The Catholic Church is the latest organisation to come out in support of a campaign to end the detention of families seeking sanctuary in Britain.
It follows in the footsteps of other major denominations in backing the Citizens for Sanctuary pledge.
The pledge warns that Britain’s history of providing sanctuary to people in difficulty is being threatened by the rise of extremist politics, “media scare stories” and Home Office failings.
It asks politicians to support policies aimed at ending the detention of children and families for immigration reasons, and not to “demean” those seeking sanctuary in Britain.
It goes on to ask politicians to preserve the UK’s legacy of providing refuge for victims of persecution and promote a “culture of sanctuary” by helping the public to understand why it is important to offer a safe haven.
Catholic Bishop for Migrants Patrick Lynch urged politicians to back the pledge.
“The Church has repeatedly taken up an advocacy role in the defence of human rights and dignity. It has enhanced its commitment on behalf of vulnerable migrants, especially women and minors and will continue to develop and increase its cooperation with governments, civil society and local authorities in responding to the needs of migrants and advocating for their dignity and rights,” he said.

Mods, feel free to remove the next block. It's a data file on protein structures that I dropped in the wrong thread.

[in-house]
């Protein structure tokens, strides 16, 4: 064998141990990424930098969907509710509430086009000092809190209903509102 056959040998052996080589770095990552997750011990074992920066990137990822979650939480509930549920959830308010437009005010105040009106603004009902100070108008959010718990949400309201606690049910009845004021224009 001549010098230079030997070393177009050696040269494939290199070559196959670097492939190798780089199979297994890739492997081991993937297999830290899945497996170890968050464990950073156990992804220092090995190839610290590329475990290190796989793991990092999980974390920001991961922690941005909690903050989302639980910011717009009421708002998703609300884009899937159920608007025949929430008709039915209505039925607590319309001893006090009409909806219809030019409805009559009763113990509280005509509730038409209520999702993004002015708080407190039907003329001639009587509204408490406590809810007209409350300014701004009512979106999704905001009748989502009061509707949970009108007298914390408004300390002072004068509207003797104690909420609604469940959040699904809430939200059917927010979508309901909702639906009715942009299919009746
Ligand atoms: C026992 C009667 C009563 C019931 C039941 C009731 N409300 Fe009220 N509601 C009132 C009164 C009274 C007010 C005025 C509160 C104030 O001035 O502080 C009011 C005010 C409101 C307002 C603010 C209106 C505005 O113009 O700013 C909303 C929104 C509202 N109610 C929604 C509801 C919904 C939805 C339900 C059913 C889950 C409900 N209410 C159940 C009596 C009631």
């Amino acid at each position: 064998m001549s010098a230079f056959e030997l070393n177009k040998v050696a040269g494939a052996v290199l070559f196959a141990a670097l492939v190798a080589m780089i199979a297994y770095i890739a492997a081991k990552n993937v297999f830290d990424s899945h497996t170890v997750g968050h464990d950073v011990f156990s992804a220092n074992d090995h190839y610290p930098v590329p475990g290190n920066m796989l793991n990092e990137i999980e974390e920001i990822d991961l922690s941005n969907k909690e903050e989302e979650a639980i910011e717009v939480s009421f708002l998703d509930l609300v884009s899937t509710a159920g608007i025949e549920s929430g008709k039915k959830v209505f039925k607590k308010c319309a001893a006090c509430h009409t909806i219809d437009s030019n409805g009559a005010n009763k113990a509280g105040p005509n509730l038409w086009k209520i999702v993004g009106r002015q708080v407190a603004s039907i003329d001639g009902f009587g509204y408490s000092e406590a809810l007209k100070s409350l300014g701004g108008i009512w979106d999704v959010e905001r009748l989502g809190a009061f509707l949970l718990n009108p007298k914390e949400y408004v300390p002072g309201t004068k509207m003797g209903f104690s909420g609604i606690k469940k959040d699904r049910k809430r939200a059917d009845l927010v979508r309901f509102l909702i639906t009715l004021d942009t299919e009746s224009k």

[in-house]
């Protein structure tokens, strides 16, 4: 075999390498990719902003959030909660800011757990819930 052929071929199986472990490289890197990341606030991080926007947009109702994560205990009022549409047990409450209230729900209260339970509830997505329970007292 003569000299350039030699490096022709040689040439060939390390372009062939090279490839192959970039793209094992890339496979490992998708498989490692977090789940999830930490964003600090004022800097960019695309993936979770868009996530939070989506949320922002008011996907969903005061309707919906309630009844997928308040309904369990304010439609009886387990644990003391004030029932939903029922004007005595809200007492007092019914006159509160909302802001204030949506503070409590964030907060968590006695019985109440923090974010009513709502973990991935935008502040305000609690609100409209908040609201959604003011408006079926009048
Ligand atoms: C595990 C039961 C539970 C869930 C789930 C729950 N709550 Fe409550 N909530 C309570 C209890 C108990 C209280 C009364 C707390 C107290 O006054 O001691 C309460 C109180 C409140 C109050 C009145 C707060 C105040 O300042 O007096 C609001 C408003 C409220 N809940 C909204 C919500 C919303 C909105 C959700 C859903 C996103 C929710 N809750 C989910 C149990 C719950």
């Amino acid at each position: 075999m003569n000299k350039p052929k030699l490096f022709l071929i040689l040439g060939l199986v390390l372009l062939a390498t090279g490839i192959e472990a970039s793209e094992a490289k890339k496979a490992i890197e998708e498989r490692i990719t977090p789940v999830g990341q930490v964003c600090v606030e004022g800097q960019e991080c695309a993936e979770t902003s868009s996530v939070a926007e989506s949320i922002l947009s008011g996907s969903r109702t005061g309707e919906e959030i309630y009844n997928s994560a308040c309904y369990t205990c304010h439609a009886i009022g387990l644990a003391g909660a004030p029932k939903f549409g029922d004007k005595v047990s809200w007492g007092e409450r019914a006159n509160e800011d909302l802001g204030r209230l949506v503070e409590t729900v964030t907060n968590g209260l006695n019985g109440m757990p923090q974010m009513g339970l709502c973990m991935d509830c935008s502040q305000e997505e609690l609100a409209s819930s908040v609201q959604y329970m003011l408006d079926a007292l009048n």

The pledge has already been signed by the Church of England, the Baptist Union of Great Britain, the Methodist Church, the United Reformed Church and The Salvation Army.
The Rev John Marsh, Moderator of the United Reformed Church, said signing the pledge would show that political candidates were serious about offering sanctuary to those who cannot find safety in their homelands.
“As Christians, we are called to love our neighbours as ourselves, and the Citizens for Sanctuary campaign encourages us to do just that,” he said.
The General Secretary of the Baptist Union of Great Britain, the Rev Jonathan Edwards, recently said he was concerned about the effect of detention on children and young people in particular.
“There is overwhelming evidence that holding children in detention centres is damaging to their physical and emotional wellbeing,” he said.
“Children are particularly vulnerable, and no matter where they are from, we all have a duty to protect them from harm.”
Church backs call to end detention of child asylum seekers
Published 30 March 2010 | Jenna Lyle